Background: An intravenous rather than oral course of methylprednisolone is often prescribed for treating acute relapses in multiple sclerosis (MS) despite the lack of evidence to support this route of administration. Our double-blind placebo-controlled randomised trial was designed to compare the efficacy of commonly used intravenous and oral steroid regimens in promoting recovery from acute relapses in MS.
Methods: 42 patients with clinically definite relapse in MS received oral, and 38 intravenous, methylprednisolone. Clinical measurements at entry and at 1 week, 4 weeks, 12 weeks, and 24 weeks included Kurtzke's expanded disability status scale (EDSS), Hauser's Ambulatory Index, and an arm-function index. The primary outcome criterion was a difference between the two treatment groups of one or more EDSS grades at 4 weeks.
Findings: There were no significant differences between the two groups at any stage of the study in any measurement taken: the mean difference in EDSS at 4 weeks (adjusted for baseline level) was 0.07 grades more in those taking oral steroids (95% CI -0.46 to 0.60). The most optimistic outcome for intravenous therapy is an average benefit of less than half a grade improvement on EDSS over oral treatment.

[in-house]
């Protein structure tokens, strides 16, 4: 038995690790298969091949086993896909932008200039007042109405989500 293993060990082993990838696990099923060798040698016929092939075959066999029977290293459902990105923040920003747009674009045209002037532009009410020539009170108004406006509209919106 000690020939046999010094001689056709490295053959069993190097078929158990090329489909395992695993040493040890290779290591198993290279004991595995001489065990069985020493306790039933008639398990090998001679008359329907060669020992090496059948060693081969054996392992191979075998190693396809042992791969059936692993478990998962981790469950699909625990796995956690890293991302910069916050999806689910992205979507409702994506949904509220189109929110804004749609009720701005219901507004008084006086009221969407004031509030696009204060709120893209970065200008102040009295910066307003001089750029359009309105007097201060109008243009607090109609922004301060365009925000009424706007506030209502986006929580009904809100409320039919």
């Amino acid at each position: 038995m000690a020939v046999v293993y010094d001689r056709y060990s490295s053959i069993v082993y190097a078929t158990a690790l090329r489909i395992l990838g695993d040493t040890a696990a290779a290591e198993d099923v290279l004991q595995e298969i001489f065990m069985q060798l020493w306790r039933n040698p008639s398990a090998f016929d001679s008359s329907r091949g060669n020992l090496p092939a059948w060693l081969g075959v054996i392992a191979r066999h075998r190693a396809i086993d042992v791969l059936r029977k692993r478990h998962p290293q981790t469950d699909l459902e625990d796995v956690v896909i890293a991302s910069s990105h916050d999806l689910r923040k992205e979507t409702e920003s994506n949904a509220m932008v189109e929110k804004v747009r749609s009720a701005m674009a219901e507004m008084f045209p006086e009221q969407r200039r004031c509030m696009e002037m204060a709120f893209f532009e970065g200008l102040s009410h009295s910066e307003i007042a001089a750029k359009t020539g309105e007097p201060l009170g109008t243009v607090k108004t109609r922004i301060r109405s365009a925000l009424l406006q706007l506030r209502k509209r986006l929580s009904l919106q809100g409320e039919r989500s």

Interpretation: Since our study did not show any clear advantage of the intravenous regime we conclude that it is preferable to prescribe oral rather than intravenous steroids for acute relapses in MS for reasons of patient convenience, safety, and cost.